**Entropy In Thermodynamics And Information Theory**

There are close parallels between the mathematical expressions for the thermodynamic entropy, usually denoted by *S*, of a physical system in the statistical thermodynamics established by Ludwig Boltzmann and J. Willard Gibbs in the 1870s, and the information-theoretic entropy, usually expressed as *H*, of Claude Shannon and Ralph Hartley developed in the 1940s. Shannon, although not initially aware of this similarity, commented on it upon publicizing information theory in *A Mathematical Theory of Communication*.

This article explores what links there are between the two concepts, and how far they can be regarded as connected.

Read more about Entropy In Thermodynamics And Information Theory: Theoretical Relationship, Negentropy, Black Holes, Quantum Theory, The Fluctuation Theorem

### Other articles related to "entropy in thermodynamics and information theory, information":

**Entropy In Thermodynamics And Information Theory**- Topics of Recent Research - Is Information Quantized?

... Dr Tim Palmer signalled two unwritten assumptions about Shannon's definition of

**information**that may make it inapplicable as such to quantum mechanics The ... quantization observed in QM could be bound to

**information**quantization (one cannot observe less than one bit, and what is not observed is by definition "random") ...

### Famous quotes containing the words theory, information and/or entropy:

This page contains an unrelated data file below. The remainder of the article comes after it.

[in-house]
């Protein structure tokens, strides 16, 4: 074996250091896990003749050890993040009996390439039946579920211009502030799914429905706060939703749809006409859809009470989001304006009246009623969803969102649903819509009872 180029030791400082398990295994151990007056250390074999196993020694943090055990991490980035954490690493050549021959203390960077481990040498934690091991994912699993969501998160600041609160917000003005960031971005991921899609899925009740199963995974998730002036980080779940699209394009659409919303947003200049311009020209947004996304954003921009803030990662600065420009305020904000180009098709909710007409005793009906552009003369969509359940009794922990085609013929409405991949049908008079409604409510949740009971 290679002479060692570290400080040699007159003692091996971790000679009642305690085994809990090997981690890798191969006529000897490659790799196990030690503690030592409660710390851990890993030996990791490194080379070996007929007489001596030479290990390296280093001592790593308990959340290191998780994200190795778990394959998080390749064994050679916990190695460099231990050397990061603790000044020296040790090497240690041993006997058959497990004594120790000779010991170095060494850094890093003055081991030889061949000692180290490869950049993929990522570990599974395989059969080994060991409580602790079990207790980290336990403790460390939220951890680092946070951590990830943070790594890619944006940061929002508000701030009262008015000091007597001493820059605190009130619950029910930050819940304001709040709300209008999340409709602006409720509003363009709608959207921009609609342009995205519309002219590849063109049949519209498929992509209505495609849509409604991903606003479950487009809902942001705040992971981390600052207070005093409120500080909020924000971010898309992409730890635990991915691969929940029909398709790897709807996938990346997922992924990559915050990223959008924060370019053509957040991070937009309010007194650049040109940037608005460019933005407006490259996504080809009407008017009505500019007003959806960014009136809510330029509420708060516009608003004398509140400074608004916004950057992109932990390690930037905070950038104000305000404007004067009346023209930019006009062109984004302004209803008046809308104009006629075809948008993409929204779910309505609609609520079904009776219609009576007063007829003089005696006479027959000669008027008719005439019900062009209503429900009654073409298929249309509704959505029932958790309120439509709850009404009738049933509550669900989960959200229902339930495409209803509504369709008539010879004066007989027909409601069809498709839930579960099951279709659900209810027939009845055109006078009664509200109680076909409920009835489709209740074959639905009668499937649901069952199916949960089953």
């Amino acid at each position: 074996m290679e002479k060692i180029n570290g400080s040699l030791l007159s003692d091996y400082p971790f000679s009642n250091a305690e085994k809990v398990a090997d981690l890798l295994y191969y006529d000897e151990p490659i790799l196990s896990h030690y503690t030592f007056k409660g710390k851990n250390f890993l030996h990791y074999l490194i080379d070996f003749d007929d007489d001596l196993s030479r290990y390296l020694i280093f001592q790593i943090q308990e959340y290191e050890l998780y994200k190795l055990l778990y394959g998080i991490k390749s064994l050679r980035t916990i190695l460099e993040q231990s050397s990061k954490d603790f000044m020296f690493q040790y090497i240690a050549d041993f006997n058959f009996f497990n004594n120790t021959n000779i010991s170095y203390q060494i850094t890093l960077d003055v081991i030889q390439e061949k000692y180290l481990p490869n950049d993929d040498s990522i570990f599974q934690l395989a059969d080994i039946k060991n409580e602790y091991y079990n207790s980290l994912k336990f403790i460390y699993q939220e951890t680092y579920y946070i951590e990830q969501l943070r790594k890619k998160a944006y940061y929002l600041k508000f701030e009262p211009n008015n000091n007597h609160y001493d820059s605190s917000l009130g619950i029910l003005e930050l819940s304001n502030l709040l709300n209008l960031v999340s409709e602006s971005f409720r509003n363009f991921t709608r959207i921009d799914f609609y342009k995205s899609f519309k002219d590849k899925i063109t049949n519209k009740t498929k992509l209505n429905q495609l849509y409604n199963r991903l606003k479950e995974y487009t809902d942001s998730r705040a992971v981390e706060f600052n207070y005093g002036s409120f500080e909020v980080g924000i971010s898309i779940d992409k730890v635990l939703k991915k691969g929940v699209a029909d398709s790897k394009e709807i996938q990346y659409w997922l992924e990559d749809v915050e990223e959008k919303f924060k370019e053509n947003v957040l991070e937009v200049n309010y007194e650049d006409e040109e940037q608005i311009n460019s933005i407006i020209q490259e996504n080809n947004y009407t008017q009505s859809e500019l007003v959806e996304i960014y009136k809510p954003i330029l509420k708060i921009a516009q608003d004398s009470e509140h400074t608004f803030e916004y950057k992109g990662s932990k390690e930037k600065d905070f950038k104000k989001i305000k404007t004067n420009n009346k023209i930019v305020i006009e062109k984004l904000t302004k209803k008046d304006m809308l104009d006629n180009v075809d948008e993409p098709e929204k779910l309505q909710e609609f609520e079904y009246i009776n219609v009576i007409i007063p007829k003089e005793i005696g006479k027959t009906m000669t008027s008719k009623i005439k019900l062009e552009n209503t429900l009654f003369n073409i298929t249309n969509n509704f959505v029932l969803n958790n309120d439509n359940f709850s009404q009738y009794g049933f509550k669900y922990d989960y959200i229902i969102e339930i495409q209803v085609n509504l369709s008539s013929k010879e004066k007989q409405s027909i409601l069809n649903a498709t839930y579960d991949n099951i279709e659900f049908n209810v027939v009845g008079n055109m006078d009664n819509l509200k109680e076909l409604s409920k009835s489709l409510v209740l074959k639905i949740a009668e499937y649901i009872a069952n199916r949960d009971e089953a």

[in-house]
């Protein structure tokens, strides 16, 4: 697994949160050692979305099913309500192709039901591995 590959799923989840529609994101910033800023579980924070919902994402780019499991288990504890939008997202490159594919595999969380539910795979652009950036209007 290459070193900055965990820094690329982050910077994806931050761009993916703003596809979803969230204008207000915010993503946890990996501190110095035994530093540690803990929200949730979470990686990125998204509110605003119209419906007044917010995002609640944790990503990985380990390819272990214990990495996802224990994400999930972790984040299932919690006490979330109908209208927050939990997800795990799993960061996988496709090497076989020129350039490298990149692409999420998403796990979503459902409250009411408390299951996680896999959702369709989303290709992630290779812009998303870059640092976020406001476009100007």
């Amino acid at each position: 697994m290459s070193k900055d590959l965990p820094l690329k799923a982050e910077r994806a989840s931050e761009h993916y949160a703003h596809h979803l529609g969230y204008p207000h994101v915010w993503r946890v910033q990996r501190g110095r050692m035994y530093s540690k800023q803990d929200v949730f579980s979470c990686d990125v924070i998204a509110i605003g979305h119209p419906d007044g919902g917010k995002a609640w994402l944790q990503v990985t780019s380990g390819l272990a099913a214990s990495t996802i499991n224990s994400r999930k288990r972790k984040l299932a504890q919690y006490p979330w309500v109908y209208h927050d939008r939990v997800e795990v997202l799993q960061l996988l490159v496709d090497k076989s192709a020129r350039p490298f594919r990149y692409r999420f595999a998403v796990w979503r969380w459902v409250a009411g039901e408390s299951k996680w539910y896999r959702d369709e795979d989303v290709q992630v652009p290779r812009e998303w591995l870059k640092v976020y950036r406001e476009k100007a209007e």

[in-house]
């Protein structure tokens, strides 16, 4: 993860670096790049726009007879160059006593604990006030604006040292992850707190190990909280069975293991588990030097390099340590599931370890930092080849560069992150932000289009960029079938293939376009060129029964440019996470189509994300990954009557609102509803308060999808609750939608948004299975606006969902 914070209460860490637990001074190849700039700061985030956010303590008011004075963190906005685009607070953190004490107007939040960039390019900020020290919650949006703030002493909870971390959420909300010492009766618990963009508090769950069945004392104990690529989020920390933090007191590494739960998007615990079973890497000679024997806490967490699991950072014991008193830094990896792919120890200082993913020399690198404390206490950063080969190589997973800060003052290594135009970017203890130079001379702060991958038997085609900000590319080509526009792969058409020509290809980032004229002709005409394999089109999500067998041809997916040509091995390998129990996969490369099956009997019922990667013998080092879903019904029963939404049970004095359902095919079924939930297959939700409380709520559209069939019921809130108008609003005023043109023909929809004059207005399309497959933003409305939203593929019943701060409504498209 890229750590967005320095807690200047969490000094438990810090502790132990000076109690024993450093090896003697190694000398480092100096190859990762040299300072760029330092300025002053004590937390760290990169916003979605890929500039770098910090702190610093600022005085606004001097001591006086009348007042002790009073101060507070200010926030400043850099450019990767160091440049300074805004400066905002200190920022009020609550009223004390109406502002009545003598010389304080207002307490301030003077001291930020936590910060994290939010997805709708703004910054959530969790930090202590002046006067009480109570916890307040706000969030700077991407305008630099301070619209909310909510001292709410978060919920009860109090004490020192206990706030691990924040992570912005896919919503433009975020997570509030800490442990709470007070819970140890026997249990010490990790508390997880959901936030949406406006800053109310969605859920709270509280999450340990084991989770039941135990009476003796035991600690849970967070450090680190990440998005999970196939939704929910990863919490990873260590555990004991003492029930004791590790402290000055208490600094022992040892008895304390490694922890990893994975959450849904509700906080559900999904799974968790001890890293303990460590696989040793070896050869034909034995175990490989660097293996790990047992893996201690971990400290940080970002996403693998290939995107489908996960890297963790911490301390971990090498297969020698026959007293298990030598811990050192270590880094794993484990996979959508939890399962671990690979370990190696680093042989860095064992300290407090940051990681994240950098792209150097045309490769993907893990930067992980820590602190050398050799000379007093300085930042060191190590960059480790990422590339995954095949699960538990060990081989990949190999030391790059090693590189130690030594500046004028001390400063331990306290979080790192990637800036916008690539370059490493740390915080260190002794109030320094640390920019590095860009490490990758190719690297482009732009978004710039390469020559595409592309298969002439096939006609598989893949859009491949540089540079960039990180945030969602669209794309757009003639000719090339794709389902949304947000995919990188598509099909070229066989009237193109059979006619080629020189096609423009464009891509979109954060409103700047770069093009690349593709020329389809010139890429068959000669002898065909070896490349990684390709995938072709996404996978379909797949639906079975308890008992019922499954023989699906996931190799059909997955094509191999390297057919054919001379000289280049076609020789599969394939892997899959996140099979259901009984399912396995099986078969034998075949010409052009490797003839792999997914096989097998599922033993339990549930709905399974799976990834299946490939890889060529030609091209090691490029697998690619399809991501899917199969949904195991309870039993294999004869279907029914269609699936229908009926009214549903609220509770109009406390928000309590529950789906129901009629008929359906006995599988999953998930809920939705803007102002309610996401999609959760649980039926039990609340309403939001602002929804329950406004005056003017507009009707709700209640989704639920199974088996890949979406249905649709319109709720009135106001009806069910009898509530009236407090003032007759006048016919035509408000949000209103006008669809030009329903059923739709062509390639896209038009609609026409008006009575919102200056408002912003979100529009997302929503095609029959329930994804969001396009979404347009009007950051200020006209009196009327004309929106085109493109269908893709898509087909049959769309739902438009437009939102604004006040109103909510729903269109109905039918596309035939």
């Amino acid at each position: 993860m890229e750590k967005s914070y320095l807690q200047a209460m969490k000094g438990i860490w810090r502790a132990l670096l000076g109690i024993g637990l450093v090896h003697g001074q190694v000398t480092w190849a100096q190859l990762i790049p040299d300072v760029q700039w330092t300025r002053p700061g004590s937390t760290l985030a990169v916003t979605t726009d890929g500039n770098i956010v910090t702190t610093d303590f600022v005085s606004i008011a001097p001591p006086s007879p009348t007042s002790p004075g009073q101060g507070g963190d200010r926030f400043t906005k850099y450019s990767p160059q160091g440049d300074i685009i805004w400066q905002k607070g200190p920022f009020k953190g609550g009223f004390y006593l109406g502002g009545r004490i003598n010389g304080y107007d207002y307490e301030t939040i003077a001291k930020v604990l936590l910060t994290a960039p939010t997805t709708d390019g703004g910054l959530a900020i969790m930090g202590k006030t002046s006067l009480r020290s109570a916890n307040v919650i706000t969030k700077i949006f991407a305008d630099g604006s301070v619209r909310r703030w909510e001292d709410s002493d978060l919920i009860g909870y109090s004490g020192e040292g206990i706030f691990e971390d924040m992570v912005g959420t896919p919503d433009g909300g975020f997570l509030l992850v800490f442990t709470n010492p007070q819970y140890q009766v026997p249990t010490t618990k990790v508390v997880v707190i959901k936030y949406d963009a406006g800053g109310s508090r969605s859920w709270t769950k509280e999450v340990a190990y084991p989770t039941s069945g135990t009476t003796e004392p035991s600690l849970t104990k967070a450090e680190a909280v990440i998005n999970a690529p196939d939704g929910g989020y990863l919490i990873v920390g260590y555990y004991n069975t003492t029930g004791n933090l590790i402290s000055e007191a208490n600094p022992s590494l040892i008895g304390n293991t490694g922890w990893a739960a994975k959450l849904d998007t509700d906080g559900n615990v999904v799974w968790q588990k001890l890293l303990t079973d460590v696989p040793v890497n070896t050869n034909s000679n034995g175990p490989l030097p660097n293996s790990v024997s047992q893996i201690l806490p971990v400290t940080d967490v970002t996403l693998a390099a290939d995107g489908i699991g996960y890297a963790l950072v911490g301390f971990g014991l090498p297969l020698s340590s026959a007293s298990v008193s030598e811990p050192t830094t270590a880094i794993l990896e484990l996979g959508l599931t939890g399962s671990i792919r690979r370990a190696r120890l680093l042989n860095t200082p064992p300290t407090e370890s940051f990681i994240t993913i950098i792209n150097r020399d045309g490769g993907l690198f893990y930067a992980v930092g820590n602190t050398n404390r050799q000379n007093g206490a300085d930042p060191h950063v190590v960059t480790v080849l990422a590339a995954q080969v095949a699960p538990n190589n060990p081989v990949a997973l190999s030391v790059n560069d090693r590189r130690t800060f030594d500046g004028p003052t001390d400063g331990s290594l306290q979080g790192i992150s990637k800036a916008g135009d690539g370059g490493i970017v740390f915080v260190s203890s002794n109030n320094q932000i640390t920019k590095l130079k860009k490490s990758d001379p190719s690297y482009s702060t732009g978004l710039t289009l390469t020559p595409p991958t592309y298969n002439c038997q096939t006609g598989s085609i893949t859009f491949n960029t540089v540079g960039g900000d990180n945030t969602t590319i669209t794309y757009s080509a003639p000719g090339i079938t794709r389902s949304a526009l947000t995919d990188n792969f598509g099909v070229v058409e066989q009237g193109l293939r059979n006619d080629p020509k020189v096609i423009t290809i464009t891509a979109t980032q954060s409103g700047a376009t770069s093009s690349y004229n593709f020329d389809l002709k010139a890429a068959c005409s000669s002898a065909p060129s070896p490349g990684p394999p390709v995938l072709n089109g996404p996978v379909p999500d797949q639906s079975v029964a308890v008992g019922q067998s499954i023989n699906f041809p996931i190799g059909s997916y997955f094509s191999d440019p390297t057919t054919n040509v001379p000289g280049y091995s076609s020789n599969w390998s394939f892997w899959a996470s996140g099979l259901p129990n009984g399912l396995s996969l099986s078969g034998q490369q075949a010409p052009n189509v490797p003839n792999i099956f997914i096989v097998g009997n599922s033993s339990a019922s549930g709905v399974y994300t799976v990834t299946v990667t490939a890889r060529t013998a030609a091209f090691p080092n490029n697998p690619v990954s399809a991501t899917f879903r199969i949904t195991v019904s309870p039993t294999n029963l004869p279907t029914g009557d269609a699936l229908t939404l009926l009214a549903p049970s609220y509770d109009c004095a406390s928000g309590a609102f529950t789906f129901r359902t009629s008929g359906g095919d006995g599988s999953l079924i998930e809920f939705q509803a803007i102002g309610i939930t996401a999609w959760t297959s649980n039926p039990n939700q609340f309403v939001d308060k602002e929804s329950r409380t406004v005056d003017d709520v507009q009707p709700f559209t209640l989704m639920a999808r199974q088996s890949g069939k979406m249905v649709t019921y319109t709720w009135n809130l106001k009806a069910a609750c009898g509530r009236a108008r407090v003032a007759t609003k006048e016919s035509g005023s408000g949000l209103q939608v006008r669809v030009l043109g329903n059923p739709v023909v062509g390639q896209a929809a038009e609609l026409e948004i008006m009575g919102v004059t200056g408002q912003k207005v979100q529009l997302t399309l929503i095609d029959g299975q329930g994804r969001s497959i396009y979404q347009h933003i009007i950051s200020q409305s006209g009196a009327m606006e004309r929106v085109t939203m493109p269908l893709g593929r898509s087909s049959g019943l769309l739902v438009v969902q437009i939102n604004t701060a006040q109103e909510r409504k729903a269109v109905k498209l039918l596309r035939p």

“The *theory* [before the twentieth century] ... was that all the jobs in the world belonged by right to men, and that only men were by nature entitled to wages. If a woman earned money, outside domestic service, it was because some misfortune had deprived her of masculine protection.”

—Rheta Childe Dorr (1866–1948)

“The real, then, is that which, sooner or later, *information* and reasoning would finally result in, and which is therefore independent of the vagaries of me and you. Thus, the very origin of the conception of reality shows that this conception essentially involves the notion of a COMMUNITY, without definite limits, and capable of a definite increase of knowledge.”

—Charles Sanders Peirce (1839–1914)

“Just as the constant increase of *entropy* is the basic law of the universe, so it is the basic law of life to be ever more highly structured and to struggle against *entropy*.”

—Václav Havel (b. 1936)